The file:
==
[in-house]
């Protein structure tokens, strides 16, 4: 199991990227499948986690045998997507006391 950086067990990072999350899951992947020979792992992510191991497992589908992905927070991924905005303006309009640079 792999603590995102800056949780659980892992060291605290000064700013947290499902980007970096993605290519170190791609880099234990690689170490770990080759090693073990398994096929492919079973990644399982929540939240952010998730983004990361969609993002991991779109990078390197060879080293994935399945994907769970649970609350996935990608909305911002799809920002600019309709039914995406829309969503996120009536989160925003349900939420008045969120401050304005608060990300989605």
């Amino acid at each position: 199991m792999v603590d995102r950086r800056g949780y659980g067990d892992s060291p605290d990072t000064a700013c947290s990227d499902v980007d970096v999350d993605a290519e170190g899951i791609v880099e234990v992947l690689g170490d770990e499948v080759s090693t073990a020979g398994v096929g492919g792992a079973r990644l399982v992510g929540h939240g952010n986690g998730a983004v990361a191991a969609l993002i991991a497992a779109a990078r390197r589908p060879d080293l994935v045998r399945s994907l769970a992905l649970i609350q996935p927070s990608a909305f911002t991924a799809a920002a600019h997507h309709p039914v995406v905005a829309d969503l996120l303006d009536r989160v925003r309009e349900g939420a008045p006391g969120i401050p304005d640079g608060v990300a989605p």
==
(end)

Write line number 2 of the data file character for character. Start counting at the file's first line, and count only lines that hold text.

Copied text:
């Protein structure tokens, strides 16, 4: 199991990227499948986690045998997507006391 950086067990990072999350899951992947020979792992992510191991497992589908992905927070991924905005303006309009640079 792999603590995102800056949780659980892992060291605290000064700013947290499902980007970096993605290519170190791609880099234990690689170490770990080759090693073990398994096929492919079973990644399982929540939240952010998730983004990361969609993002991991779109990078390197060879080293994935399945994907769970649970609350996935990608909305911002799809920002600019309709039914995406829309969503996120009536989160925003349900939420008045969120401050304005608060990300989605």